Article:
Sunday, February 13, 2011

Fr. Leonard Goffine

This brief article is a necessary "public service announcement" to call attention to a book by Fr. Goffine, which is most excellent, however, at least in extant English translations, also contains passages that are potentially troublesome, though they can be still understood in an orthodox manner.

There is a twofold purpose to this article:  The first is to present it as a mostly reliable expositor of Christian beliefs, doctrine and discipline.  The book both presents and defends the true Catholic religion with remarkable alacrity, through reason, the works of the Early Church Fathers, Scripture and above all, deference to the Church's supreme Apostolic authority, established by Jesus Christ Himself.

The second and sad, but necessary, purpose of this article is to to point out passages that can be understood in an orthodox sense, and refute the unfortunate errors that some may be tempted to espouse upon reading them.

Found in the First Sunday After Easter

The above statement highlighted in red is heretical, if interpreted to mean that those who are unknowingly separated from the Church may be saved while remaining in that state.  This, indeed is false, as a simple reading of the Gospels will quite clearly reveal (St. John 3:5, 14:6), and as the Church has solemnly defined.  At this point it behooves the reader to learn the proper meaning of invincible ignorance in Catholic theology, as taught by St. Thomas Aquinas and later by Pope Pius IX, which meaning we must believe Father Goffine was proposing, unless this is merely an insertion by the translator.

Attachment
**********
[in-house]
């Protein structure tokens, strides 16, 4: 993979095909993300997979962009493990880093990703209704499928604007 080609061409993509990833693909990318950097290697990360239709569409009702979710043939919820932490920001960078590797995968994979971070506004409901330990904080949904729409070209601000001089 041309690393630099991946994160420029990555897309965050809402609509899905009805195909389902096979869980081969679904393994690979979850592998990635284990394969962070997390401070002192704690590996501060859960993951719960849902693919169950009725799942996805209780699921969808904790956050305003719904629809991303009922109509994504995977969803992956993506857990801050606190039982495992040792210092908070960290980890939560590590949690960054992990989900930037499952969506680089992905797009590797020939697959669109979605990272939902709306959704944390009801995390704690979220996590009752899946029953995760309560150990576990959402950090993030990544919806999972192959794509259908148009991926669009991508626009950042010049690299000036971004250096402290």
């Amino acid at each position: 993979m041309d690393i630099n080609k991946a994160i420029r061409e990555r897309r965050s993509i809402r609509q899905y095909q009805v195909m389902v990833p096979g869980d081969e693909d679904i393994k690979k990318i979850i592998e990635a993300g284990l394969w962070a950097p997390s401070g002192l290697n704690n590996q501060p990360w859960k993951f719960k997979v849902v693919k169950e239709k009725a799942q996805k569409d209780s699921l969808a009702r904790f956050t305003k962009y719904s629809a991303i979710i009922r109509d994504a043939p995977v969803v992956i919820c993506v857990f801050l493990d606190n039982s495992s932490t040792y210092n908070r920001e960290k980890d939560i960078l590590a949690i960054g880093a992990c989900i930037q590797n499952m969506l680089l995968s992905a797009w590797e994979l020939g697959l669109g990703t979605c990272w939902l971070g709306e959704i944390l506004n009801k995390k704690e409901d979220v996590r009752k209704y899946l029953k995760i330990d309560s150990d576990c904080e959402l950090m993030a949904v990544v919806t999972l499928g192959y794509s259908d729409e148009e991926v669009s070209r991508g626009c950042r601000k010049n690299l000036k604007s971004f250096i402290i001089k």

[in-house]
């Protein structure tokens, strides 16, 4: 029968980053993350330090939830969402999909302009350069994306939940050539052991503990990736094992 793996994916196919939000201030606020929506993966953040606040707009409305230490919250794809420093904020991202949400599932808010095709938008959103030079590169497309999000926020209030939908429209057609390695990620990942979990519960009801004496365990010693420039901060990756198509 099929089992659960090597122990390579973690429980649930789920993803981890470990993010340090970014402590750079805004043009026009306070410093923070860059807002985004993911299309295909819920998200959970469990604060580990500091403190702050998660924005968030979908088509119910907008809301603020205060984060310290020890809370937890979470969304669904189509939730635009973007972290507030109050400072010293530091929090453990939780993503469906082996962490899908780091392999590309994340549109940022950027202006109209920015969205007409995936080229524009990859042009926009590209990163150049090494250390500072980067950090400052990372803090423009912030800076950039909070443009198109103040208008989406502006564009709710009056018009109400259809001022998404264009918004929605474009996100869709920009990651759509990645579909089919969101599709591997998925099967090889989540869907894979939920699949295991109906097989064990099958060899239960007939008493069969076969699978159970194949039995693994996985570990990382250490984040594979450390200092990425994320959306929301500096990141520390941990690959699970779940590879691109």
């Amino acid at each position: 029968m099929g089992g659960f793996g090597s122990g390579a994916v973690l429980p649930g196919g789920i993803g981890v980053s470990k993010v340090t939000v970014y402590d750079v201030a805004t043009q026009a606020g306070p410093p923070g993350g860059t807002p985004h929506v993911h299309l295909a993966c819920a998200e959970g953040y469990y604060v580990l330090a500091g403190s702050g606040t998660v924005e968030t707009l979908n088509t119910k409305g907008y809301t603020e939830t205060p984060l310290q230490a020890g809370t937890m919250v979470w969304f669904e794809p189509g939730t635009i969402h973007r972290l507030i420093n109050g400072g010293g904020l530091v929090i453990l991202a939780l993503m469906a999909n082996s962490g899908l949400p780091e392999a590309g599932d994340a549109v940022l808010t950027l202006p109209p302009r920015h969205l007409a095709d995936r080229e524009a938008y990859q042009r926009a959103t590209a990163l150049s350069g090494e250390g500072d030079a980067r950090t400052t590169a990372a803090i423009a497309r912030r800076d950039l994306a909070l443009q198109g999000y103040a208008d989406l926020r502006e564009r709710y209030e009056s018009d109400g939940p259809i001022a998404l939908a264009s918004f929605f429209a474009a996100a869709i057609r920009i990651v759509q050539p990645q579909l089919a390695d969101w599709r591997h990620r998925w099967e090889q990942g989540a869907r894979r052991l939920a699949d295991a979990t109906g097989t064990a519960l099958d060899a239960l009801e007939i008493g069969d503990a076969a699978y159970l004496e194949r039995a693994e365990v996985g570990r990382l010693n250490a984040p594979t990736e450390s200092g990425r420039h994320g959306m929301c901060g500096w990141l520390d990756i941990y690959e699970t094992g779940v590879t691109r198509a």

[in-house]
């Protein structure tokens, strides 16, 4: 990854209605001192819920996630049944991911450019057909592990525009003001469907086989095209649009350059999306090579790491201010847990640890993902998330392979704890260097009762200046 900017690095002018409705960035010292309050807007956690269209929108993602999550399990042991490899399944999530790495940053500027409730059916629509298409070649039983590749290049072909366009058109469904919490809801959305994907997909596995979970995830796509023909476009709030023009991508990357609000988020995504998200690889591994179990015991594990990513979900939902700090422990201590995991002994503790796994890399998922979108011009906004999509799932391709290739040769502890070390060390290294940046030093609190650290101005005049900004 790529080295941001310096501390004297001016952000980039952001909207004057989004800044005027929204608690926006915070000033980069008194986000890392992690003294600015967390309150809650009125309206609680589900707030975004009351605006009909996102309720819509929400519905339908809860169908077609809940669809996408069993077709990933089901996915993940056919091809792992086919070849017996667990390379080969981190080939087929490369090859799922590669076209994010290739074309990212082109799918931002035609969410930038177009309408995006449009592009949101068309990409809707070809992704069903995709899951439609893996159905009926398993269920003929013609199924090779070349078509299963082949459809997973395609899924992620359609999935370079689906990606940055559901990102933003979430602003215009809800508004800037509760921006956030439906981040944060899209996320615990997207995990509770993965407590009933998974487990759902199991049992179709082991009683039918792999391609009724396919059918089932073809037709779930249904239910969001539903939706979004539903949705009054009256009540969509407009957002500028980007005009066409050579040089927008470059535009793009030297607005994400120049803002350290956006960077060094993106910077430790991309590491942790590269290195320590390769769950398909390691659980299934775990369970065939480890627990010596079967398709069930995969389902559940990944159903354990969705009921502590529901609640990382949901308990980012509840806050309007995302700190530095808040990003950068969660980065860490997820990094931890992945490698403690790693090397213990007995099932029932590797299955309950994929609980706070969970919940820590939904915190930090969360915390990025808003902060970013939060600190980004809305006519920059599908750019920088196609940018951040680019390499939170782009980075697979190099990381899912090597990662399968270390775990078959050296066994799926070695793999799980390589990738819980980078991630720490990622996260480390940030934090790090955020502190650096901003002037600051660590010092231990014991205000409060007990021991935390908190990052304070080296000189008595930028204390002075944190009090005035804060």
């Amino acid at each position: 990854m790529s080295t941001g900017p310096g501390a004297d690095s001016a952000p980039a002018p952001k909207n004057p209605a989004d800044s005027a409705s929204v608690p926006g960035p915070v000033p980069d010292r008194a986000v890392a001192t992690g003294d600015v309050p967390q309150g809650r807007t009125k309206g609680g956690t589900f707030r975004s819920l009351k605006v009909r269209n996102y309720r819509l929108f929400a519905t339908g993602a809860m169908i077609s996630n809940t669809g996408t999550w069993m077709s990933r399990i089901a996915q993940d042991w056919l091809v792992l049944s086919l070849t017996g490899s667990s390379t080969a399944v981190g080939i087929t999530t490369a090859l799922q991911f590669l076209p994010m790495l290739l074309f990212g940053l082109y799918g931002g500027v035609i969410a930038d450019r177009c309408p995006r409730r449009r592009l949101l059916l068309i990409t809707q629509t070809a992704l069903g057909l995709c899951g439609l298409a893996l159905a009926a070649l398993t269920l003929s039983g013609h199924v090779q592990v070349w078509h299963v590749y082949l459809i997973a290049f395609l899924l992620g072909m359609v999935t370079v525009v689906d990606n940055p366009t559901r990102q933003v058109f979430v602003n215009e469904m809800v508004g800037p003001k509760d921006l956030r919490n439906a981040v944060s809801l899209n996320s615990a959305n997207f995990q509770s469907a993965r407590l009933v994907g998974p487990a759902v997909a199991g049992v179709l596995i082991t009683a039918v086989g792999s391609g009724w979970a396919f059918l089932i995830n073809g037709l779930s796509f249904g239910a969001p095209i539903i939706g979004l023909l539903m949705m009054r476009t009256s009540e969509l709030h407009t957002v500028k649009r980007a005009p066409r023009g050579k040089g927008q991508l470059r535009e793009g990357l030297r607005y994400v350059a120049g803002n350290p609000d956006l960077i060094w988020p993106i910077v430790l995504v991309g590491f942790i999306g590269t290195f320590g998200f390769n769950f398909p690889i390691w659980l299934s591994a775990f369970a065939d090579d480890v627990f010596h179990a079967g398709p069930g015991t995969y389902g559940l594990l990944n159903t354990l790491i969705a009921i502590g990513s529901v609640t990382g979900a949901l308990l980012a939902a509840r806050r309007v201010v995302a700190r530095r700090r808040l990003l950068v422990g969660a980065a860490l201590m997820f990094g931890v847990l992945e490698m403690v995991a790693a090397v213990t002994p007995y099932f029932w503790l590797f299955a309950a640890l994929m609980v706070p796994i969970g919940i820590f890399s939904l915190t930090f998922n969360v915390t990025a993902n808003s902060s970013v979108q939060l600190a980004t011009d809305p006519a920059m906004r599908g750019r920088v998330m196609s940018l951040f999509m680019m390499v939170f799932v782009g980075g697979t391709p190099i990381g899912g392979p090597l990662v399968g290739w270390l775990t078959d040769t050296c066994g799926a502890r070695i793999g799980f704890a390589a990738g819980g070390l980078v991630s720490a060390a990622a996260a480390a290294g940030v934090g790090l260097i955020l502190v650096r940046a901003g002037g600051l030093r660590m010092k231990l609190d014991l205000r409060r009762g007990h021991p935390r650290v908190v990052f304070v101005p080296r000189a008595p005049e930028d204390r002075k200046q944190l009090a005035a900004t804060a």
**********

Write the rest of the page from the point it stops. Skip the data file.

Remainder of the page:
Found in the 12th Sunday After Pentecost

The highlighted statement above is heretical, if by "all our neighbors" we include those who are as yet unbaptized, or who do not possess the Faith of Jesus Christ.  Only Catholics are adopted children of God, though all are created in the image and likeness of God and called to become Catholic.  Bear in mind that in a Catholic nation around that time, one's neighbours would have been Catholic, and this likely would have been the mind behind the statement.

Again, this book (unless I have missed other potentially problematic statements) not only teaches the Catholic Faith exceptionally well, but does so in a nigh irrefutable manner.  The greatest advantage of the book is that it predates the fall of the modern hierarchy into heresy.

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